My children are marking time by the coming of Christmas. They can tell you how many days they have of school before break (3), how many days off they’ll have (11), and how many days until Christmas (5). The paper chain went all the way up to the ceiling when we first made it is now a tiny worm of a thing, dangling sadly from the wall.
We have lit four of our five advent candles, and the candles are dripping, disappearing a little bit more each week. I have watched approximately 85 Hallmark movies. Yesterday I went to six stores trying to get the last odds and ends and random bits still on my list. The presents are all wrapped. Barring a few batches of Christmas cookies that I still need to make, most everything is done.
It’s five days until Christmas, and I don’t feel frantic. There is time to sit in the dark by the Christmas tree and watch for the Light. There is time to be quiet, to wait, to wonder. There is time, this year, for peace. But what I feel cannot really be described as that.
It’s five days until Christmas, and what I feel most is the winter emptiness – not so much my own, but that carried by others around me. It seems this year that so many of the people whom I love are struggling in different and acute ways. I feel the weight of their battles. Around the world, people I don’t know are struggling in desperate, life-or-death ways, and I feel the weight of that too. The holiday sounds and lights feel muffled to me by the snow and by all of this sadness.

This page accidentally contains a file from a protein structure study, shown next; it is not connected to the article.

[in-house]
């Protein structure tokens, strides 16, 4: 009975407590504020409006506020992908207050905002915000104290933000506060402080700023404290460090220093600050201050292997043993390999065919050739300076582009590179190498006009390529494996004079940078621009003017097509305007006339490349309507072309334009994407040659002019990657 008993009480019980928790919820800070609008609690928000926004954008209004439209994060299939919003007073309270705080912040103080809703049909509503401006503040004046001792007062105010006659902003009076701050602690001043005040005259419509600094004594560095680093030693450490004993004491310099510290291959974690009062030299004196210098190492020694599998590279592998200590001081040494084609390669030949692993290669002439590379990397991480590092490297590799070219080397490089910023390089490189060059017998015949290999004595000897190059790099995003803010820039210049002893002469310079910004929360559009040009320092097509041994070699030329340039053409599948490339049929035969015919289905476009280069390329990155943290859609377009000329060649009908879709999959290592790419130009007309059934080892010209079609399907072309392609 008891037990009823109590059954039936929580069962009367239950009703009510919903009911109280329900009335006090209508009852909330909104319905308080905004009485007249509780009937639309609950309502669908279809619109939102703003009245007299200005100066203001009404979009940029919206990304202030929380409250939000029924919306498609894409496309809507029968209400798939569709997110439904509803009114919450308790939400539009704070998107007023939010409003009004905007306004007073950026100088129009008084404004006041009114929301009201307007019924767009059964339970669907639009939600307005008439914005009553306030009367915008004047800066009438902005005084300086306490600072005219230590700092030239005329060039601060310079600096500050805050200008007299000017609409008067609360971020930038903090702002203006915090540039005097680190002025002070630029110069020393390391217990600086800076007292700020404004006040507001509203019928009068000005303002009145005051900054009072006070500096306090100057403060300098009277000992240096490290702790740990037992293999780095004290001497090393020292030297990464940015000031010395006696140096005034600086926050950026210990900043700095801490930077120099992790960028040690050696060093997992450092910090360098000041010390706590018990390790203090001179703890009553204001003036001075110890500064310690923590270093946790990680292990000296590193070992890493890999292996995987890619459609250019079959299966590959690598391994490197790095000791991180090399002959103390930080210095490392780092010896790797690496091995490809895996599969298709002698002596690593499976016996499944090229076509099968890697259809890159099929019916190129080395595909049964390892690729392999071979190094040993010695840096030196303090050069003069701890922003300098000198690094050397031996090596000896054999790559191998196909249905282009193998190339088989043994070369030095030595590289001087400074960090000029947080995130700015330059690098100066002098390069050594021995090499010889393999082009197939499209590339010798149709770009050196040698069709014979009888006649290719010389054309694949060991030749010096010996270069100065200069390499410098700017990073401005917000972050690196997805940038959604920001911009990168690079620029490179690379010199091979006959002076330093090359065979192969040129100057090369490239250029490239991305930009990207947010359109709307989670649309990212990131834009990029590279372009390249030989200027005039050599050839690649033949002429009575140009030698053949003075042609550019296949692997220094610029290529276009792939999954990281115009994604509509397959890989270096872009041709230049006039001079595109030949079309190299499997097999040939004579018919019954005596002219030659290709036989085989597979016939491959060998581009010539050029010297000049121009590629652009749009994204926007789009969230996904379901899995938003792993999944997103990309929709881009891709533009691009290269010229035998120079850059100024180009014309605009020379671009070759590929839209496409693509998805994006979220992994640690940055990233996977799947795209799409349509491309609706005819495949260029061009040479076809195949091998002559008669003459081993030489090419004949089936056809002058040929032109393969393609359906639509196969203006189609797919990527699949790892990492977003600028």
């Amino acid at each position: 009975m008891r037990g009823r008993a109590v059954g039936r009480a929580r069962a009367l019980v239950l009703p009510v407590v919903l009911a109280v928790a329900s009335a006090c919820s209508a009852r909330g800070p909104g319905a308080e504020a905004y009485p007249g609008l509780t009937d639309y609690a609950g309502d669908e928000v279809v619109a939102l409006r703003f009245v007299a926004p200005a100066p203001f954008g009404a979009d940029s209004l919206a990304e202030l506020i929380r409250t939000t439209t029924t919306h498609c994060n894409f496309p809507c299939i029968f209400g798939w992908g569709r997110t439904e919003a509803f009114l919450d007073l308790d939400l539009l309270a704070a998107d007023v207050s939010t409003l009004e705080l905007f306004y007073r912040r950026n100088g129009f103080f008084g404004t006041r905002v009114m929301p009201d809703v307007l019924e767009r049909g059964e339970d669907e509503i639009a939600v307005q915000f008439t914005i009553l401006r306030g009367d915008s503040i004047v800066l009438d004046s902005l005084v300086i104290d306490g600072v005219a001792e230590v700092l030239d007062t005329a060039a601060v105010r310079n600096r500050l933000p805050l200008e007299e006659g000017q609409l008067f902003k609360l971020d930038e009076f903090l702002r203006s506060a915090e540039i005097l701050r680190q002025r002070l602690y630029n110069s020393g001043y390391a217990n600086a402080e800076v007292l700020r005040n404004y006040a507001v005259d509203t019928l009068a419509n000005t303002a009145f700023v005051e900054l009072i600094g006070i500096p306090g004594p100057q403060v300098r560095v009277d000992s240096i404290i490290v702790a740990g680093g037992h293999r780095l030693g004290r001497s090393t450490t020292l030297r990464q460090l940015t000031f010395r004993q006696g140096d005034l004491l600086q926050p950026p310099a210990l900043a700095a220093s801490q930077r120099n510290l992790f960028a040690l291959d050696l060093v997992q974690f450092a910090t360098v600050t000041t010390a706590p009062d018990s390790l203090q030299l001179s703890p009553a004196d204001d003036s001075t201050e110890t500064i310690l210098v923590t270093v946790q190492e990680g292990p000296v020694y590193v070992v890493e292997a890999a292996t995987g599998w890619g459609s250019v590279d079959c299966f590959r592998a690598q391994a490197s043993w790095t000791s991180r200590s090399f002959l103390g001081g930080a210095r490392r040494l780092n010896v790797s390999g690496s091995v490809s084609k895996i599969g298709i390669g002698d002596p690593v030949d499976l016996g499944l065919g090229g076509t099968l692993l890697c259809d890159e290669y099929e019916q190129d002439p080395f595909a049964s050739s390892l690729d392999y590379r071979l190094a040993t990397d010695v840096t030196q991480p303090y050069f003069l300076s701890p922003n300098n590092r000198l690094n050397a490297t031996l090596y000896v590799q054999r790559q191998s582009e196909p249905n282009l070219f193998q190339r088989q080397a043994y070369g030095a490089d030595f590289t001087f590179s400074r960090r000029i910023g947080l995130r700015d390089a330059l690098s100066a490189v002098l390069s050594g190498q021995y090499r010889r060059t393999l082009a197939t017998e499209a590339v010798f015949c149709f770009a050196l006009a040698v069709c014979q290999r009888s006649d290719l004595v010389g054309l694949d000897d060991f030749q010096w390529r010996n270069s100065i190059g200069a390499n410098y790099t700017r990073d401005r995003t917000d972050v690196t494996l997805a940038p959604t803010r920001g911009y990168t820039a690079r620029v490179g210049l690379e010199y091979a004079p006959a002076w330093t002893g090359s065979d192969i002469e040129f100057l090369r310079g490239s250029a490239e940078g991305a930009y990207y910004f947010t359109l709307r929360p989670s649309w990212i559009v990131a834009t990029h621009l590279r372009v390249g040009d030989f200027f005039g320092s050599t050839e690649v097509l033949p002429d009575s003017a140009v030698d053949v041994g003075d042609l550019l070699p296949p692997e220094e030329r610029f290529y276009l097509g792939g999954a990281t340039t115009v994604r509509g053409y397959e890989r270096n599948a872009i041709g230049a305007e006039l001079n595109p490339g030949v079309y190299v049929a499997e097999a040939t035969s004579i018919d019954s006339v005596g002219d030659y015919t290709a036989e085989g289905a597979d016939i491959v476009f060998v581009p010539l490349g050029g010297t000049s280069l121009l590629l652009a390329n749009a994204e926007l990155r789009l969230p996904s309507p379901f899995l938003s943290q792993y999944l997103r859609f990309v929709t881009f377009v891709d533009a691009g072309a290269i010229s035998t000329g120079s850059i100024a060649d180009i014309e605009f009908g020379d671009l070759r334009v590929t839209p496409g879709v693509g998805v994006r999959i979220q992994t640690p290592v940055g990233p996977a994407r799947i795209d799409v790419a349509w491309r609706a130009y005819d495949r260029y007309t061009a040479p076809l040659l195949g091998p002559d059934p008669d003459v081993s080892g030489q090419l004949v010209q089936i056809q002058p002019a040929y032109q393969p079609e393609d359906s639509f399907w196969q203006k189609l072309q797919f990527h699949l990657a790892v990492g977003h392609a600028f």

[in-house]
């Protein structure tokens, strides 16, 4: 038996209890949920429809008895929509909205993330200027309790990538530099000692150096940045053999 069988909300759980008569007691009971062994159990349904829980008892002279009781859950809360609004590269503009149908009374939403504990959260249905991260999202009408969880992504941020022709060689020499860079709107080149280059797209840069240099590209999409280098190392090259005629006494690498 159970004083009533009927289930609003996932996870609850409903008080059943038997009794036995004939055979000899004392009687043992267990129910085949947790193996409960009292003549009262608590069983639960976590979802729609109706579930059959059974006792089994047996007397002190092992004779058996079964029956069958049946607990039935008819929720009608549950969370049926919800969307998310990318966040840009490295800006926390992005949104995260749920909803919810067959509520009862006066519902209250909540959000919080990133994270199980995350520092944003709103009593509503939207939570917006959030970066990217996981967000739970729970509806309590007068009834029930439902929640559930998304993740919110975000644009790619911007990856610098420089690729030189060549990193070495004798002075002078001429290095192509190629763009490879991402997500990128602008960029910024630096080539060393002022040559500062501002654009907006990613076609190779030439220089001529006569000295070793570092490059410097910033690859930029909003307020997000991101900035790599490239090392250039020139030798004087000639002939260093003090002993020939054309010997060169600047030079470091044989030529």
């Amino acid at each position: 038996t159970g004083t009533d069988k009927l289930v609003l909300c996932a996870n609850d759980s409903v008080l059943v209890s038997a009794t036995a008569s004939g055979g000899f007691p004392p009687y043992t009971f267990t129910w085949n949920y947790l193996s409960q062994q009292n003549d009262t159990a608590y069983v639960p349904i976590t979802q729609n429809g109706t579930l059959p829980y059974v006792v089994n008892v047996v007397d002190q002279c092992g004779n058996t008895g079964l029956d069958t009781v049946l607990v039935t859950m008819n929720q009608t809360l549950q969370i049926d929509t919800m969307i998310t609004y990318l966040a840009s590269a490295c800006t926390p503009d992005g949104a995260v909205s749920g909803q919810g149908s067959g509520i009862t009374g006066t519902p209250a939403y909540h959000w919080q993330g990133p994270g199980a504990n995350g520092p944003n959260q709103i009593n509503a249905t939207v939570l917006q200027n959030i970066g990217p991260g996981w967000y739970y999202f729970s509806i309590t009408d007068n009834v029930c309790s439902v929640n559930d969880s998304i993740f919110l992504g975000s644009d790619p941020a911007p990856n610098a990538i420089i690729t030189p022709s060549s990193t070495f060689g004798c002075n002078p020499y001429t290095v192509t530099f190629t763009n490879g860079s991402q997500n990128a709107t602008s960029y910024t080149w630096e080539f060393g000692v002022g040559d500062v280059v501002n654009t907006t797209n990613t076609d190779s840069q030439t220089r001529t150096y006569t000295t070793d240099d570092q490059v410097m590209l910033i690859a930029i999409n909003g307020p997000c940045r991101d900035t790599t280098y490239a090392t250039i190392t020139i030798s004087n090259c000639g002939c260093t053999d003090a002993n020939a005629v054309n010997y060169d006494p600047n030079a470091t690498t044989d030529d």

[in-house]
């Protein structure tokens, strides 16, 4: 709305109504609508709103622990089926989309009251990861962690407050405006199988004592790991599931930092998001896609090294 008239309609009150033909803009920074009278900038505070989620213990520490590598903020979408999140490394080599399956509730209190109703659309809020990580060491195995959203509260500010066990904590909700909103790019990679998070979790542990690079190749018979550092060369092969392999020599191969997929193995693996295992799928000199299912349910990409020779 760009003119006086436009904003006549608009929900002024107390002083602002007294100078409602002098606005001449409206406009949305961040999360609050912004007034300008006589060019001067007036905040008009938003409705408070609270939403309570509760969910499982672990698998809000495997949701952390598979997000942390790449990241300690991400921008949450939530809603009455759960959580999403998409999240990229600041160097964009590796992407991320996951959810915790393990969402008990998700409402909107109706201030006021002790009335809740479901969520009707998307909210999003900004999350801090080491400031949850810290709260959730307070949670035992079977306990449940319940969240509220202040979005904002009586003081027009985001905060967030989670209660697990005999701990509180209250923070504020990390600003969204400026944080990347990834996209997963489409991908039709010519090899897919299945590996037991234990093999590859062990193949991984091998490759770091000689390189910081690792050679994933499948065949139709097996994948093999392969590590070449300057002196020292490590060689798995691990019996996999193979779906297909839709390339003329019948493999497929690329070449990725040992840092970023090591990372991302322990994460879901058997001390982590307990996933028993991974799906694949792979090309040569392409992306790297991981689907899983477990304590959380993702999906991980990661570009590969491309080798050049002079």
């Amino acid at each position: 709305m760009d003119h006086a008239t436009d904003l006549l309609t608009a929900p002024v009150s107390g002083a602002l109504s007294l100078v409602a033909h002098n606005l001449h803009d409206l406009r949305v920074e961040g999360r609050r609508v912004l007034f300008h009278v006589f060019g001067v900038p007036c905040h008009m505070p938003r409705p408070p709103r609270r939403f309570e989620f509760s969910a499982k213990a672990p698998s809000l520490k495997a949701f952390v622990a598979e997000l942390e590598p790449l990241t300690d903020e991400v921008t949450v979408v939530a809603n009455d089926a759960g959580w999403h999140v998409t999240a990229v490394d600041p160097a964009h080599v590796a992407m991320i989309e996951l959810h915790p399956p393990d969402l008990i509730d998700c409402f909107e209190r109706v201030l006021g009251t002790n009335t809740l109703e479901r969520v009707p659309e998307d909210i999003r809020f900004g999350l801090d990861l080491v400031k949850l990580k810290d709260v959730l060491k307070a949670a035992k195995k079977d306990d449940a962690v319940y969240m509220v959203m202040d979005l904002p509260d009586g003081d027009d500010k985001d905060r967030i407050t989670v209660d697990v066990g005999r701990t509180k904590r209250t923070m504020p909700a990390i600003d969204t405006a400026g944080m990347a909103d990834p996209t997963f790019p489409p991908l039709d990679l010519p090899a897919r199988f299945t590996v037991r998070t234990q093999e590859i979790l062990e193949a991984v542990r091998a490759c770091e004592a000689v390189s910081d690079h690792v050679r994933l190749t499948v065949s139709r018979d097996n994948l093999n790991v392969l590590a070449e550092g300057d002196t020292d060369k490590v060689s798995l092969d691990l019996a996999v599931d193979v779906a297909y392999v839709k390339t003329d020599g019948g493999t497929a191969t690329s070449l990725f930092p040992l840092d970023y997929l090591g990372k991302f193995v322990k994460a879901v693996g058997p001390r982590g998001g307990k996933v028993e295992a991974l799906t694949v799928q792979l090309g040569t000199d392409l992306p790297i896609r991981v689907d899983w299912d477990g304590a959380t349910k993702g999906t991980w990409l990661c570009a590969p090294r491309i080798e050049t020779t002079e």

I have to keep reminding myself as I sit powerless by the Christmas tree that I was never meant to be anyone’s rescuer. There is nothing I can do or give to fix it. I was only ever supposed to be here. To be in it with those around me – whatever it is.
I’m wrapping presents, and maybe it’s just more materialism gone wild. But even as I tie the twine and the bows, even as I know that this thing in this box is not what my friends and family and loved ones really need…I think that maybe, for just a small moment, it will be. Maybe for a second it will say to them, “I see you. I love you. You are precious to me.”
I’m going to the refugee donation center, bundling packs of silverware: big spoon, small spoon, knife fork. And of course it’s not what the new immigrants really need…these mismatched bundles of silverware, rubberbanded together by my small, winter-dry hands. But maybe, for a moment, it will be. Maybe these tired new strangers will open a drawer and find it filled. Maybe they will feel, for one fleeting second, like it will be okay.
It is Christmastime, and I am giving my small gifts. Loaves of bread for the neighbors who find their marriages broken in irreparable ways. Baby clothes for my new niece and gifts for her Mama, who finds herself this Christmas blinking in that new, lonely space of motherhood. Key chains made from vintage silverware for close friends – the one with acute back pain, the one whose father is dying, the one who is in the middle of the hard work of healing.
The Christmas tree skirt is covered with gifts for my sons and my husband, and there is so much that they need that I cannot give them. All I can really give anyone is love, and right now it looks like too many presents waiting under by tree. All I can do is be here, hands open, loving my people the best that I can, waiting for the world to be made new.
I wrote a post called 7 Gift Ideas for the One Who is Struggling a few years ago. It feels applicable to this post. If you have someone in your life who is grieving, here are some tangible things you can give and ways you can support them during this fragile time of year.